The IMF yesterday cut its growth forecasts for developing Asia, blaming a slowdown in Europe and the US, and warned that China’s attempts to boost its economy had not taken hold.
It also scaled back its forecast for Japan, saying disaster reconstruction spending would tail off and lead to weaker growth next year.
The IMF’s World Economic Outlook comes at the beginning of a week that will see it and the World Bank hold their annual meetings in Japan. The G7 also meets this week.
It also reinforces concerns expressed by the World Bank on Monday and the Asian Development Bank (ADB) last week as they cut their own regional forecasts, citing global weaknesses.
The IMF said growth for developing Asia would come in at 6.7 percent this year and 7.2 percent next year. That compares with July’s estimate of 7.1 percent this year and 7.5 percent next year.
“Compared with the region’s growth performance in recent years, the near- and medium-term outlooks are less buoyant,” the report said.
“This view reflects weaker anticipated external demand resulting from the tepid growth prospects in major advanced economies and a downshift in China’s and India’s growth prospects,” it said.
It warned that a worsening of the eurozone debt crisis and failure by US lawmakers to avert a possible “fiscal cliff” could fuel problems.
China’s economy, a key driver of regional growth, will see just 7.8 percent expansion this year, the IMF said, but 8.2 percent next year as easing measures kick in.
Both figures are lower than the July forecasts of 8 percent and 8.5 percent.
“Slowing growth in China has affected activity in the rest of Asia, a consequence of the deepening of linkages throughout the region in the past decade,” it said.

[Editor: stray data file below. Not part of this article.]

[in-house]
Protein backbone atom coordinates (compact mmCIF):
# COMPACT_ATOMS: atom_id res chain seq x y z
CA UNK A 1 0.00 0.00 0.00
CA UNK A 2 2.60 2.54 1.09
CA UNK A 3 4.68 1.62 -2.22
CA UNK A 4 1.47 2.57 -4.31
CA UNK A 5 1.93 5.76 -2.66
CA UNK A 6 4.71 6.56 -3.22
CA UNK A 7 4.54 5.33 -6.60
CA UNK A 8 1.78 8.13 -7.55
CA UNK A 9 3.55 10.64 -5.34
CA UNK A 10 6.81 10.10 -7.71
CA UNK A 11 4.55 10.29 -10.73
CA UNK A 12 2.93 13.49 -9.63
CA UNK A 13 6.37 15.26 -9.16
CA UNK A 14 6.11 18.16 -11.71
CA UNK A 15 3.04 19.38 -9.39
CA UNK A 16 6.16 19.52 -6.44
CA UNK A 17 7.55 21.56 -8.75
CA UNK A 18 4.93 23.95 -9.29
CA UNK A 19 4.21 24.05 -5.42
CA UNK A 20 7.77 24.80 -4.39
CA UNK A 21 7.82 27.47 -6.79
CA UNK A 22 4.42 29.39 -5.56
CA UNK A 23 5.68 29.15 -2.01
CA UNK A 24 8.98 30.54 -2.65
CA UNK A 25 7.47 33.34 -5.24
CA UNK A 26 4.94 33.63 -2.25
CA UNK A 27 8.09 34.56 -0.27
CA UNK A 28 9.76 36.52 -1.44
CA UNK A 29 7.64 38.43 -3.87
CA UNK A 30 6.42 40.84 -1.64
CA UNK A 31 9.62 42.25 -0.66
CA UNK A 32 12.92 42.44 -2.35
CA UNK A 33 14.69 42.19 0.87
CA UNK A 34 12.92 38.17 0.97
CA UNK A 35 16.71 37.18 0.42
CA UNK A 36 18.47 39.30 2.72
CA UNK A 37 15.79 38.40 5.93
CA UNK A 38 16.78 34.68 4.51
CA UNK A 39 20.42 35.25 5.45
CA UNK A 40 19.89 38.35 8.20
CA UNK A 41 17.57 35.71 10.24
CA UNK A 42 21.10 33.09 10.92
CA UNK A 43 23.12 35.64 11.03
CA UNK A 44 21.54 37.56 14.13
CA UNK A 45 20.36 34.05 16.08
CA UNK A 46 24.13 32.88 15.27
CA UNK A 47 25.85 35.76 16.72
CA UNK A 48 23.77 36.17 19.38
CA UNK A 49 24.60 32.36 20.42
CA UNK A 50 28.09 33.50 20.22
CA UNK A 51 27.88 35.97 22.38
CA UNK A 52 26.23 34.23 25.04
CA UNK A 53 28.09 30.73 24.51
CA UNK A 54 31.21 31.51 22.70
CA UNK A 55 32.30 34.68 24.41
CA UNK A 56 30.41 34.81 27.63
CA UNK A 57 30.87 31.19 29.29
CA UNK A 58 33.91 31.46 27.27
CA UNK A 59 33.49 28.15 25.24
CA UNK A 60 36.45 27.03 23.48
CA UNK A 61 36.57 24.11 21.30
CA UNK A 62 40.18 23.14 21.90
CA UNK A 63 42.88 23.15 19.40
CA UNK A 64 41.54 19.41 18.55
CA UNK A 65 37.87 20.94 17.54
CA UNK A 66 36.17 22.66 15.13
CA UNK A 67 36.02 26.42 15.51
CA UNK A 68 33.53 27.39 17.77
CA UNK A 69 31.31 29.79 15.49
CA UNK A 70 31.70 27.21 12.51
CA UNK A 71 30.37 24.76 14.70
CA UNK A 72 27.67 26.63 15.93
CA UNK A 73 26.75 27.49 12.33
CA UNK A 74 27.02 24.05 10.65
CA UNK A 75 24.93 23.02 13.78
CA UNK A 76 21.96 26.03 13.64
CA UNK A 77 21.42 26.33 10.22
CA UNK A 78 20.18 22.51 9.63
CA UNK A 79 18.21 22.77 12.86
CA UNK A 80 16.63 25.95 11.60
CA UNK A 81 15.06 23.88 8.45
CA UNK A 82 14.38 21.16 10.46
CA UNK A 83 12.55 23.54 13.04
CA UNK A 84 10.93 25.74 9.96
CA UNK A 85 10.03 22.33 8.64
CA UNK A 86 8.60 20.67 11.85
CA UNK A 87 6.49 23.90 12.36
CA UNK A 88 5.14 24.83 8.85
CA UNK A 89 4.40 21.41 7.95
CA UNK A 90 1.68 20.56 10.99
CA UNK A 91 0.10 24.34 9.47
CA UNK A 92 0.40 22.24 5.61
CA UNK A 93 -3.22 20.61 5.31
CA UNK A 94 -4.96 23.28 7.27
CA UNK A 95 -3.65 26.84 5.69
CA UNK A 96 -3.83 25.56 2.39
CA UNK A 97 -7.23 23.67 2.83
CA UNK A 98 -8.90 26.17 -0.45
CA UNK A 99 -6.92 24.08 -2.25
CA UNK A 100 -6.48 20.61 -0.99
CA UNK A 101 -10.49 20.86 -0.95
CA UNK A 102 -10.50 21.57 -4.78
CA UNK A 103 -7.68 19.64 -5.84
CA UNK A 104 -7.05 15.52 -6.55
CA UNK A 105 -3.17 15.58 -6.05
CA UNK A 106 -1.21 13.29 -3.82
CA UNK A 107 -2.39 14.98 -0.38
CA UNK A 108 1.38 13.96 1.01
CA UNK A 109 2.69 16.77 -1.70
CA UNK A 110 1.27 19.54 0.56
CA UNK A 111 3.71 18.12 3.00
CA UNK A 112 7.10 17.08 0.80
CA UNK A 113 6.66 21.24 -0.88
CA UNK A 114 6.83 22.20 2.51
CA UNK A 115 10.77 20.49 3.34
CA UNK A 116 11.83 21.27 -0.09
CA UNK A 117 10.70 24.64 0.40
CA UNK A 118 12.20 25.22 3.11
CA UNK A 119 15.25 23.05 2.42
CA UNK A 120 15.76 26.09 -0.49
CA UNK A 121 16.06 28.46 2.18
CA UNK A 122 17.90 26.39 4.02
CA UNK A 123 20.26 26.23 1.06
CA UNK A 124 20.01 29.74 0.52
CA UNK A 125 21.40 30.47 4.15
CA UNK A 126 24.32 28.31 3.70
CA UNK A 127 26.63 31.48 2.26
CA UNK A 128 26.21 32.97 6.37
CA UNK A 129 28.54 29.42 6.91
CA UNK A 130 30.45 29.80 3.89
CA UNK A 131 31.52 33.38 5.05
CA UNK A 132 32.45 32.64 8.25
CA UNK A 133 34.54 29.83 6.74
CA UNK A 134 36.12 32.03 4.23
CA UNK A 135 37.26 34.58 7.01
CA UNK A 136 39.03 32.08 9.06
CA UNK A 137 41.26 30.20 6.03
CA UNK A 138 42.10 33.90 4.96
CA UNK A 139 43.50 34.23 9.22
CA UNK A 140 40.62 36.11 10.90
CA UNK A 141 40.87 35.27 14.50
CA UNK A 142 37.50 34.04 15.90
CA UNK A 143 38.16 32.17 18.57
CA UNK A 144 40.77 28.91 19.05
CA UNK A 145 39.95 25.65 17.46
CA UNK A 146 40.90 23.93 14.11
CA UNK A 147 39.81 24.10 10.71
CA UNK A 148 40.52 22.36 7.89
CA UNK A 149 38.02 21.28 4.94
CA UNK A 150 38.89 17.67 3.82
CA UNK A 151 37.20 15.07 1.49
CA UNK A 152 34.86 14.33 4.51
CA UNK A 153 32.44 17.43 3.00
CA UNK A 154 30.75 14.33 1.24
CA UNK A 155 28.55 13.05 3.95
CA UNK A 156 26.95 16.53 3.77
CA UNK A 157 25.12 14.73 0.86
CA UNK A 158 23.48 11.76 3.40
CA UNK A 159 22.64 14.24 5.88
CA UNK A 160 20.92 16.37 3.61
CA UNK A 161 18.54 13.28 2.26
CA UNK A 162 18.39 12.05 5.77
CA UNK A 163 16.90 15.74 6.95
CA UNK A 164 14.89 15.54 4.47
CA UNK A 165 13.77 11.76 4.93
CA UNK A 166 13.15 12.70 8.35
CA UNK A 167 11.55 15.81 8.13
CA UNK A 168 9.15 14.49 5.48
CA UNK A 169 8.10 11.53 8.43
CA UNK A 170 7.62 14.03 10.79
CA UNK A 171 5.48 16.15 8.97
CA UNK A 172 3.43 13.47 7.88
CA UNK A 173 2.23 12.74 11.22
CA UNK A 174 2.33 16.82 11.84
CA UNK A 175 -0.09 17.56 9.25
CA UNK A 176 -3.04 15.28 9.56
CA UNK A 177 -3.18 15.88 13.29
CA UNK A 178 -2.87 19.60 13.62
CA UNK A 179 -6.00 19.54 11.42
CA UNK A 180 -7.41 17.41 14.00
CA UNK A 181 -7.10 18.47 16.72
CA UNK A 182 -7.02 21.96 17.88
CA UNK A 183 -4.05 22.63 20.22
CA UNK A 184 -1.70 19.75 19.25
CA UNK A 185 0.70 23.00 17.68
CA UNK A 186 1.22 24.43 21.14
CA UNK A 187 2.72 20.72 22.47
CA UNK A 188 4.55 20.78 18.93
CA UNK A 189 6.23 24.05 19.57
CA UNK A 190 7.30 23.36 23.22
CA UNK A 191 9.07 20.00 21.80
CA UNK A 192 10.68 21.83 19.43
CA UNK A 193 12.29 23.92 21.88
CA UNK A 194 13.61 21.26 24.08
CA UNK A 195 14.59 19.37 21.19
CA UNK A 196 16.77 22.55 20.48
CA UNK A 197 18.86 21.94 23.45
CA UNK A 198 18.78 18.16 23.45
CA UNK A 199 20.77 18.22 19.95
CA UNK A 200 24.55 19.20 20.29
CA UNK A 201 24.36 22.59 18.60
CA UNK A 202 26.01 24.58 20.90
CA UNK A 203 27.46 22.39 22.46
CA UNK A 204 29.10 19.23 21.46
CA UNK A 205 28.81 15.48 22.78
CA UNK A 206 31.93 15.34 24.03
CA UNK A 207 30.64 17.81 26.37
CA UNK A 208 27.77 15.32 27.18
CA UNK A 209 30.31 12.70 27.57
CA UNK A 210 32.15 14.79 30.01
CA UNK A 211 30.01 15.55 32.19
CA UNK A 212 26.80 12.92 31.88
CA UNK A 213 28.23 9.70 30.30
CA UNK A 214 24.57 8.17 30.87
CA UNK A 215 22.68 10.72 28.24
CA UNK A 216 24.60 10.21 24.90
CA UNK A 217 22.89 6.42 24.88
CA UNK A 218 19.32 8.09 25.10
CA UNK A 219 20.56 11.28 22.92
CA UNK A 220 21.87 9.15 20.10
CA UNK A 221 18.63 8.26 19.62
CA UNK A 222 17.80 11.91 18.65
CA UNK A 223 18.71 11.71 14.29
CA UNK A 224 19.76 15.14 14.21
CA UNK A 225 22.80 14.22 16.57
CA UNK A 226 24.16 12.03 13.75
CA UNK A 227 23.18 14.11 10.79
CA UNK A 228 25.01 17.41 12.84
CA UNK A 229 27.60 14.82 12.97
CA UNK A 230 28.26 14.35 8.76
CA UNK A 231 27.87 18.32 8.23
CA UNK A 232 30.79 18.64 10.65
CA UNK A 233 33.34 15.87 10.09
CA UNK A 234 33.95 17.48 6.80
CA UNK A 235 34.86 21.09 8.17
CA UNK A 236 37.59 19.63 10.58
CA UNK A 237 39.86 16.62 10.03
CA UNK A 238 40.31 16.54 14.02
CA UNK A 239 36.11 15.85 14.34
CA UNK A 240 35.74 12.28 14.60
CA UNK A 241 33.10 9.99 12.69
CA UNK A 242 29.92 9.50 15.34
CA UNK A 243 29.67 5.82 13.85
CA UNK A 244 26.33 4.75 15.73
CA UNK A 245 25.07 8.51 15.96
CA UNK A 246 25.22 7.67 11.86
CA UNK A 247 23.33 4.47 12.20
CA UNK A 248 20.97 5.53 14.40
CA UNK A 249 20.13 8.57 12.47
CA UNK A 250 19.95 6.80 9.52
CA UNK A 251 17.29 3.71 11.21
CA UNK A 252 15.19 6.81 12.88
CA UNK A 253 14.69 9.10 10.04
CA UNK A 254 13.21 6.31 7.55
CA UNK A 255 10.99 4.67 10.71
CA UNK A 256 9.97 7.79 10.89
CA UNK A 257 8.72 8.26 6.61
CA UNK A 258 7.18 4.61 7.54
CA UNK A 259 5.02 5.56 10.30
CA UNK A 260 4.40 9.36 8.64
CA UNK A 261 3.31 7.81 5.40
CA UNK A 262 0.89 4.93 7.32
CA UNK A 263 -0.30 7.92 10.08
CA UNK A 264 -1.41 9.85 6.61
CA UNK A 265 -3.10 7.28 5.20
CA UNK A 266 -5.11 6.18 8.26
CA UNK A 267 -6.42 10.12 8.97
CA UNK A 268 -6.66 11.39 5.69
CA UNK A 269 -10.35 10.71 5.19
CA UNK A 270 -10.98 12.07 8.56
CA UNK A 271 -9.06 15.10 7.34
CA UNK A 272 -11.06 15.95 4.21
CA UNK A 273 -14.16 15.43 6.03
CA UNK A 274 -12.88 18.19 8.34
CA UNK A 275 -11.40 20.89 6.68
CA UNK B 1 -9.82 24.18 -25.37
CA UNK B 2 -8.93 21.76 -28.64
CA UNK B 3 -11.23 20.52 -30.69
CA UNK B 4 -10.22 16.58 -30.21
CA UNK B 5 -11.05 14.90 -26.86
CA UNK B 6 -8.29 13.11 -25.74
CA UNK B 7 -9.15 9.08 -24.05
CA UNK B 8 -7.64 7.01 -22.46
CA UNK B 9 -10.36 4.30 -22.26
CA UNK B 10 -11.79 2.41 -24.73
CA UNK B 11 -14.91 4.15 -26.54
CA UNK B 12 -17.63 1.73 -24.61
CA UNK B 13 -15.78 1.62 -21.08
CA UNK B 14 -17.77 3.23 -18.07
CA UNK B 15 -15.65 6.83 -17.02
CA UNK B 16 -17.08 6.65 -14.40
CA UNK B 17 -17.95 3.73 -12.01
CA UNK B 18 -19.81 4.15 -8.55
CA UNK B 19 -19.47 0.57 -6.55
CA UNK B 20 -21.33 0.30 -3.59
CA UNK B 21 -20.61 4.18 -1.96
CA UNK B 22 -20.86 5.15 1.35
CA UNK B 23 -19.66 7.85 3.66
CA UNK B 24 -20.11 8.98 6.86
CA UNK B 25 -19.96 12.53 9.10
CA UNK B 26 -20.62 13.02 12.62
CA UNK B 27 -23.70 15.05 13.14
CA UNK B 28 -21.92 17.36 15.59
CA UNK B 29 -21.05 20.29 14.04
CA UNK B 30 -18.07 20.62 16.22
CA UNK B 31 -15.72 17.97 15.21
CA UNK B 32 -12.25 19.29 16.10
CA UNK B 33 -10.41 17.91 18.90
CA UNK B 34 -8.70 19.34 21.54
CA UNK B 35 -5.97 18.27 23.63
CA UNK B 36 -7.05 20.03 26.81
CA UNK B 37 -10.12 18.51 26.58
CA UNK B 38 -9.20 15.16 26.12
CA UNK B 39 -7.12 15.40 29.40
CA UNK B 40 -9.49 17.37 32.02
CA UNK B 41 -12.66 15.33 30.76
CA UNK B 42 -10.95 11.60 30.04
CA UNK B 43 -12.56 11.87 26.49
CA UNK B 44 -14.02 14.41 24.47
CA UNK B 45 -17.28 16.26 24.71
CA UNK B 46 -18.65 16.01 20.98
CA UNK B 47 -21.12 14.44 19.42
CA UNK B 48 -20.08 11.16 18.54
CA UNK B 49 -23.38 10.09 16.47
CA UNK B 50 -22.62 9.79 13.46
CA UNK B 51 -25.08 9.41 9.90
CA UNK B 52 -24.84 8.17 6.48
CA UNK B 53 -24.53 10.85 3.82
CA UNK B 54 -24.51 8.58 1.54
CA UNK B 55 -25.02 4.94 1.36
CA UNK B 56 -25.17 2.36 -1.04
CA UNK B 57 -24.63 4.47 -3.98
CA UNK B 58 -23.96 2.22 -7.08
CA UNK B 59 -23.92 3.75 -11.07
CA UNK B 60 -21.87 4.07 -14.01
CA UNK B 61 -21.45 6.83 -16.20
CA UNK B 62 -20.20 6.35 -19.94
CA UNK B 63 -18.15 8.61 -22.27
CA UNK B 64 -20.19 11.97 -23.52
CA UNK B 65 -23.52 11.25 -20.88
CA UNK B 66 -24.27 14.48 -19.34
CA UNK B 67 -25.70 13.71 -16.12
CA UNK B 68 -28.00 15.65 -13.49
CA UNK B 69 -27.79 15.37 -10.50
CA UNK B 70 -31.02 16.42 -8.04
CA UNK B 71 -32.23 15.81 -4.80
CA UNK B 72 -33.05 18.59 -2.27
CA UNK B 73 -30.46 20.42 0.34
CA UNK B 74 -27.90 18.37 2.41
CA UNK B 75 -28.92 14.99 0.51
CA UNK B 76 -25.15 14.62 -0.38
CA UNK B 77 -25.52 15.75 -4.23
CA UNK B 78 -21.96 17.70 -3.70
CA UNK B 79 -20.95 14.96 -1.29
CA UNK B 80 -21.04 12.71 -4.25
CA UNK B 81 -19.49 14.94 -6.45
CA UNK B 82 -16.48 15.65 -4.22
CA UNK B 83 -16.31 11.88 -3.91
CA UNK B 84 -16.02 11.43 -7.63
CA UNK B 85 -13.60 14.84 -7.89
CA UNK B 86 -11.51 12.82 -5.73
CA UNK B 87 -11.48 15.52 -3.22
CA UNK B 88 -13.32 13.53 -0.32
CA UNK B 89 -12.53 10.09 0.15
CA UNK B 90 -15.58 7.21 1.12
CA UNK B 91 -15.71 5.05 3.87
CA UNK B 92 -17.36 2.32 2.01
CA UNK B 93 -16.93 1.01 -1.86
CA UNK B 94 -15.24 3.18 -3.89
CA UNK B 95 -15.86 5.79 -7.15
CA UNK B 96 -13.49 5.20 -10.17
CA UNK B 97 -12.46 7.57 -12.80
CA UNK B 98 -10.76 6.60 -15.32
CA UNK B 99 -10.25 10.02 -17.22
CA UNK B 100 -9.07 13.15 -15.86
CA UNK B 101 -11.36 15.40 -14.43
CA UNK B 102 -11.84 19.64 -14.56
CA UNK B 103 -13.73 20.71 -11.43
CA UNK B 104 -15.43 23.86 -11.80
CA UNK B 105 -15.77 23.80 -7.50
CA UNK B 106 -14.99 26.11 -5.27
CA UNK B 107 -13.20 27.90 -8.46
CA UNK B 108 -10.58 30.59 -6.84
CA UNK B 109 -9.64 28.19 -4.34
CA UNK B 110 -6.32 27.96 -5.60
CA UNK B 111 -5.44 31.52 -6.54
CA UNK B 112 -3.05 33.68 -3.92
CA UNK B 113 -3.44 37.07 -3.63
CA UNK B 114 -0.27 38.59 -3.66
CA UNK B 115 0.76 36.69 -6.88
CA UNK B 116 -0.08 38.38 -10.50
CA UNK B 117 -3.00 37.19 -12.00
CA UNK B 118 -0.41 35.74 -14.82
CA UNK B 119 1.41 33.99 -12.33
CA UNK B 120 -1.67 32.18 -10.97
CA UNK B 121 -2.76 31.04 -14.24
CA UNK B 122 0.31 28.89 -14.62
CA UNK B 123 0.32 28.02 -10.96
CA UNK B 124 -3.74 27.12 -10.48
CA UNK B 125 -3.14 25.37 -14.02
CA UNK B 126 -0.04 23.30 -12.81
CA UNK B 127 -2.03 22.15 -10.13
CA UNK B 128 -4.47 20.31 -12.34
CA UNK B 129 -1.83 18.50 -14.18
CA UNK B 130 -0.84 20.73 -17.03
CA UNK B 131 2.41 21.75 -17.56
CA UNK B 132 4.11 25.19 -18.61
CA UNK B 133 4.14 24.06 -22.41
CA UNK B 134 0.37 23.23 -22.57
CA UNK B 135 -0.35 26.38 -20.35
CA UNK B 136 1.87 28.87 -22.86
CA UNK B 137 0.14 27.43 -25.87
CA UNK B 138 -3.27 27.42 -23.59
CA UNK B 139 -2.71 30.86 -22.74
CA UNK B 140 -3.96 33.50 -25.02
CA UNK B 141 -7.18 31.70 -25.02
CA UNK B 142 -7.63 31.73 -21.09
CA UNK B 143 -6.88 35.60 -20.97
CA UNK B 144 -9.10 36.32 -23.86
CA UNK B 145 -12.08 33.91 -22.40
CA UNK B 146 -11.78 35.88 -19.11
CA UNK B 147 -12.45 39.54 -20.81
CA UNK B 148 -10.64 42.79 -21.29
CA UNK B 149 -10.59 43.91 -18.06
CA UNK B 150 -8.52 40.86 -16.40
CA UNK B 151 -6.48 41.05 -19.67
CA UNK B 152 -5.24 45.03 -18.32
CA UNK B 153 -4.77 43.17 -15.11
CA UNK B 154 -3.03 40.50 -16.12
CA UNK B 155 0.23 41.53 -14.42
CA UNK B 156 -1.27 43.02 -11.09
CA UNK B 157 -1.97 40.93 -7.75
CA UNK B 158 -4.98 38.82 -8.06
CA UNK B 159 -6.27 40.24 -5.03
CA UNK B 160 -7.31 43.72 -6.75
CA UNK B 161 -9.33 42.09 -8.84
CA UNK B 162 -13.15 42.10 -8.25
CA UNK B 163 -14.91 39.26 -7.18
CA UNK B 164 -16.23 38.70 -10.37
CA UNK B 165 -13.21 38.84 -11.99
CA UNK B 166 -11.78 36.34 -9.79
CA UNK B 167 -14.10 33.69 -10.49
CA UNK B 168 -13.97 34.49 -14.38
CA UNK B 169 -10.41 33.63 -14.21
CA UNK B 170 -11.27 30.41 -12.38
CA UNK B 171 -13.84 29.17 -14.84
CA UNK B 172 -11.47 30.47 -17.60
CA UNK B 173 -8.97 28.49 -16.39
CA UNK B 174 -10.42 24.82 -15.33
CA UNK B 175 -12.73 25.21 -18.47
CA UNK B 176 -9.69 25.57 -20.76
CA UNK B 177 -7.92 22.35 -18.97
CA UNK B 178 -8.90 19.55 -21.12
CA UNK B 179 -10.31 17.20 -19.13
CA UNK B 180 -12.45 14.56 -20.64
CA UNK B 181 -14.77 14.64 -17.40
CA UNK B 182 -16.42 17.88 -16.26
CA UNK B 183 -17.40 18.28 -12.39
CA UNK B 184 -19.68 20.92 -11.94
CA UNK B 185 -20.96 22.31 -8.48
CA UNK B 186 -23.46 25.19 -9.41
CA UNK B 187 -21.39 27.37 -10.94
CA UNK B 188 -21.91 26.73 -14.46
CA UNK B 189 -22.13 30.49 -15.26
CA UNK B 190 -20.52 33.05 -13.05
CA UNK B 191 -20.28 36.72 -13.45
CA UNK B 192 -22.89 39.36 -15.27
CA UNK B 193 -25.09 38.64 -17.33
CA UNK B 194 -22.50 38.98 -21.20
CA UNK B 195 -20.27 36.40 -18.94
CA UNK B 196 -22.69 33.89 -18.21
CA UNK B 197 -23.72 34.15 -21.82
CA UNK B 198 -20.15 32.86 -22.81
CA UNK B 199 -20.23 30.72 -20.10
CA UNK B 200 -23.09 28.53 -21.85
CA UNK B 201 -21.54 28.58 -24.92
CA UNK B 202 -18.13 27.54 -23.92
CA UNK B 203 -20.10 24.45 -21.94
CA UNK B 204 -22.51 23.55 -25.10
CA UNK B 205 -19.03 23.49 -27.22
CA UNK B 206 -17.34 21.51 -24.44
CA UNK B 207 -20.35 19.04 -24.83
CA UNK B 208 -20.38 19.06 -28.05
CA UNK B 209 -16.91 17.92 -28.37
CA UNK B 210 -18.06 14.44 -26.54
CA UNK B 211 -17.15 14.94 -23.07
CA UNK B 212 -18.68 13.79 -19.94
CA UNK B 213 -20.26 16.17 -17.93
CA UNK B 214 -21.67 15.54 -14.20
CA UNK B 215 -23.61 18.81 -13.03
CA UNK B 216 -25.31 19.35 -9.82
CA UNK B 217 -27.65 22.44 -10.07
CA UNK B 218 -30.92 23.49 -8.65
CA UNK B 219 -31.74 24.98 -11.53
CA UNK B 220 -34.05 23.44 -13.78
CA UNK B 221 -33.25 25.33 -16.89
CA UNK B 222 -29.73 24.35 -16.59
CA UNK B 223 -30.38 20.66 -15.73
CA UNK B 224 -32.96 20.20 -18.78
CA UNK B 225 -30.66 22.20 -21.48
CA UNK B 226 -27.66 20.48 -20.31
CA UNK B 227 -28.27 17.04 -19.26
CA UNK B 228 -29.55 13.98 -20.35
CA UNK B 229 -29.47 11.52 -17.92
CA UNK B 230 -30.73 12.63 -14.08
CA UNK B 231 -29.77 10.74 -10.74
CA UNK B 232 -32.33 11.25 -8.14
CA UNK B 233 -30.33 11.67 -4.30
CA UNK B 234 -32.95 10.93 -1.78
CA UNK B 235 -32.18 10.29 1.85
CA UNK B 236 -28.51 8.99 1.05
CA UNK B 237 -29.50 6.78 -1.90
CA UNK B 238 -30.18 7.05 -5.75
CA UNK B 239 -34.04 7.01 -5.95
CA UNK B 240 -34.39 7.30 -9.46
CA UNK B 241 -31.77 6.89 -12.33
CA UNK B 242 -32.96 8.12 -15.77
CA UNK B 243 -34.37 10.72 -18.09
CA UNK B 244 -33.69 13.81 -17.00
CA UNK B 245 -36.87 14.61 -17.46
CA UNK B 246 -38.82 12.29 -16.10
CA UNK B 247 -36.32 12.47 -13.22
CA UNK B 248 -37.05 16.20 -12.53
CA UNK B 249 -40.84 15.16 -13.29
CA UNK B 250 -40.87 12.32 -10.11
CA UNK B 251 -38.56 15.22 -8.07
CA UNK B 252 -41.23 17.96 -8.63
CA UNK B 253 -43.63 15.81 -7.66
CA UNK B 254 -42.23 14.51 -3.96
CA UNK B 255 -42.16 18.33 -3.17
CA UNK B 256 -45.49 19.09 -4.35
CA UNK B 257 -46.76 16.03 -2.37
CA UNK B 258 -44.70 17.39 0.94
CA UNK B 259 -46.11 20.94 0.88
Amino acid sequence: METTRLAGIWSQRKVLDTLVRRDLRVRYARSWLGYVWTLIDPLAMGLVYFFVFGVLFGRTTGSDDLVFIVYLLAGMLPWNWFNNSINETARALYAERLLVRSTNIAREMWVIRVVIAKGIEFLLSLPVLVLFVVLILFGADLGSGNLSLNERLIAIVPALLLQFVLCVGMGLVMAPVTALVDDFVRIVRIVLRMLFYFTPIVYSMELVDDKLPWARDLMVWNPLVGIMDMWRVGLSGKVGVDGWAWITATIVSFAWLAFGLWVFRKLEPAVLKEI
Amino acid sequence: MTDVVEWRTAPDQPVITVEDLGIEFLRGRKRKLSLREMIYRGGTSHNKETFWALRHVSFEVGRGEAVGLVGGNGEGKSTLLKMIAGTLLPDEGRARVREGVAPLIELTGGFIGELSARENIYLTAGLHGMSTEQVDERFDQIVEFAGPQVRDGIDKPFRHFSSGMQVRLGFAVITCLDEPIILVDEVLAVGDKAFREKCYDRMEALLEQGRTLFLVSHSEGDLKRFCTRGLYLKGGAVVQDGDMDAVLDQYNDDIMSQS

It said “a return to double-digit growth in China [is] unlikely” as the country’s leaders try to shift from an export-driven economy to one balanced with domestic demand.
The numbers are well down from the 9.3 percent surge last year and 10.4 percent in 2010.
Japan is tipped to see 2.2 percent growth this year thanks to spending on post-tsunami work, but that would ease to 1.2 percent next year.
In July, the IMF forecast growth of 2.4 percent for this year and 1.5 percent next year.
India is seen growing 4.9 percent this year and 6 percent next, with the IMF blaming “stalled investment caused by governance issues and red tape, and a deterioration in business sentiment” as well as a weakening rupee.
However, IMF chief economist Olivier Blanchard told reporters in Tokyo yesterday he did not see China and India suffering a hard landing.
“Indeed we see positive policy measures being taken ... but they suggest lower growth for some time, lower than we have seen in the recent past,” he said.
Blanchard said efforts to cut deficits were clearly needed, but added: “This is a marathon not a sprint.”
On Monday the World Bank slashed its growth forecast for developing countries in East Asia and the Pacific to 7.2 percent this year, dragged down by what it said would be China’s worst performance for 13 years.
The ADB on Wednesday last week reduced its estimate for Asia’s emerging economies to the lowest level since 2009, while also warning of significant risks from problems in Europe and the US.
Slowing exports were also blamed by the IMF for weaker growth in three of Southeast Asia’s five biggest developing economies — Indonesia, Thailand, Malaysia, the Philippines and Vietnam.